Public facing businesses have a responsibility to make their premises and services accessible to all, including accessibility for those with hearing loss. Assistive listening technology can transform people’s experience of your venue or service and can ensure they visit you time and again.

Installing assistive listening technology

Assistive listening technology can be installed and integrated into almost any environment. This technology amplifies sound in noisy environments, through protective screens, or for people who wear a hearing device because of hearing loss. The method of the installation depends on the technology most suitable for the setting.

Hearing loops deliver sound via a microphone directly to a user’s hearing aid, cutting out distracting background noise. These can be used in one-to-one or group settings.

Infrared systems use invisible IR light to transmit the sound to personal receivers. An ideal technology for settings where sound needs to be contained within a space for example, in movie theaters, meeting rooms, or courtrooms.

FM, RF also known as radio frequency systems use radio waves to carry the sound across long distances. The sound can travel through walls and partitions, and compatible personal receivers are required to hear the sounds.

Window intercom systems transfer speech through barriers such as security screens or clear barriers installed against infection. They benefit everyone and allow customers and staff to hear each other clearly.

Staying Switched On

Once your assistive listening technology has been installed, it’s important to make sure it’s switched on – and stays on.

Some models have an energy-saving ‘sleep’ function. The units can detect the difference between noise and speech and will only activate when speech is detected.

If you’ve revamped your venue since a system was installed, check to ensure systems haven’t been unplugged.

Maintenance

Maintain your investment and book in regular checks.

An engineer will pick up any accidental damage that may have affected the product’s performance.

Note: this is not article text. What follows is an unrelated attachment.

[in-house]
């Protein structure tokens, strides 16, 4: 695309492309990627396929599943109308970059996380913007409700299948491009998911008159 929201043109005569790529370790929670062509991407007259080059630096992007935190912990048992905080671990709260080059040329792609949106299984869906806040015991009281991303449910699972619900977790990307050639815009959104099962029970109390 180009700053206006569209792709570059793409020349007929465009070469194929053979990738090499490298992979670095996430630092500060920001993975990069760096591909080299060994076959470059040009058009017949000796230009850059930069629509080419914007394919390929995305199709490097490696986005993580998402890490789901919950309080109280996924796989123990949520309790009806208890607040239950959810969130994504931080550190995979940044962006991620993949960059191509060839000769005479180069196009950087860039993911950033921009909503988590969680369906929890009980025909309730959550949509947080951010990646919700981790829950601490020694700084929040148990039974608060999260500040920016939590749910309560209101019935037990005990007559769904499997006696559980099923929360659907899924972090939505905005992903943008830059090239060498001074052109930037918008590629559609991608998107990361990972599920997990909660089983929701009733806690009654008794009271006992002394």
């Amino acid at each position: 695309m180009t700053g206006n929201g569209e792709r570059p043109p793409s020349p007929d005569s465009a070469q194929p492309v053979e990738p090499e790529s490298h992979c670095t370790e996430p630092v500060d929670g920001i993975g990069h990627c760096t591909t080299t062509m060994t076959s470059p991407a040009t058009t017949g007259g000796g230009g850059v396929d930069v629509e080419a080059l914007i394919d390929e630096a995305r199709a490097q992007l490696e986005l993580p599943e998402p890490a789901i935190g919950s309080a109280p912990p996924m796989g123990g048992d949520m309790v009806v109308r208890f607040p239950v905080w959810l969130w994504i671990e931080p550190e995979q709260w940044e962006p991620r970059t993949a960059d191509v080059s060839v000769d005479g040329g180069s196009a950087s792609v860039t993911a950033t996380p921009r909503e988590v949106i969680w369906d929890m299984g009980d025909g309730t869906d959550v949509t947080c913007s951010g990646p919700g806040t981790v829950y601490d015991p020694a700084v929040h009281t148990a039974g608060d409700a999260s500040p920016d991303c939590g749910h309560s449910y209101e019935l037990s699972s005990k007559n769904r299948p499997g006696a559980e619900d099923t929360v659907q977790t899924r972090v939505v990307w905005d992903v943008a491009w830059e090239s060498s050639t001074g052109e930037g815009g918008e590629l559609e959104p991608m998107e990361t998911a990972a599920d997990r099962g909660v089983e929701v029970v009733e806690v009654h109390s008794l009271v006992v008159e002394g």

If your venue has had a refit since the system was installed, the changes might also mean a maintenance visit is needed.

Signage

People need to know assistive listening technology is in place in order to benefit from it. Make sure signs are displayed to show what is available.

The hearing loop sign, which is internationally recognized, informs hearing aid wearers that a loop is available just by activating the T-Coil in their hearing aid.

Make sure your website has information so potential visitors and customers can see how accessible your venue is.

Staff training

There are more than 48 million people in the U.S. and Canada who live with hearing loss.

Make sure staff are aware assistive technology is in place and are knowledgeable on how to use it.

Portable hearing loops that assist one-to-one communication must always be charged and staff need to be confident in using them. Make sure they are kept in a designated place, so they are easily found and available.

Providing inclusive, quality service will ensure loyalty to your business.

Top Tips for Communication with Someone with Hearing Loss

  1. If you’re wearing a facemask, ask if they would like you to remove it. They may rely on lip-reading to help them understand what’s being said.
  1. Face the person and give them your full attention.
  1. Speak clearly but normally – don’t shout or over-emphasize your words.
  1. Try rephrasing what you’re saying.
  1. Have a pen and paper to write things down if necessary.
  1. Make eye contact and maintain it while you are talking.
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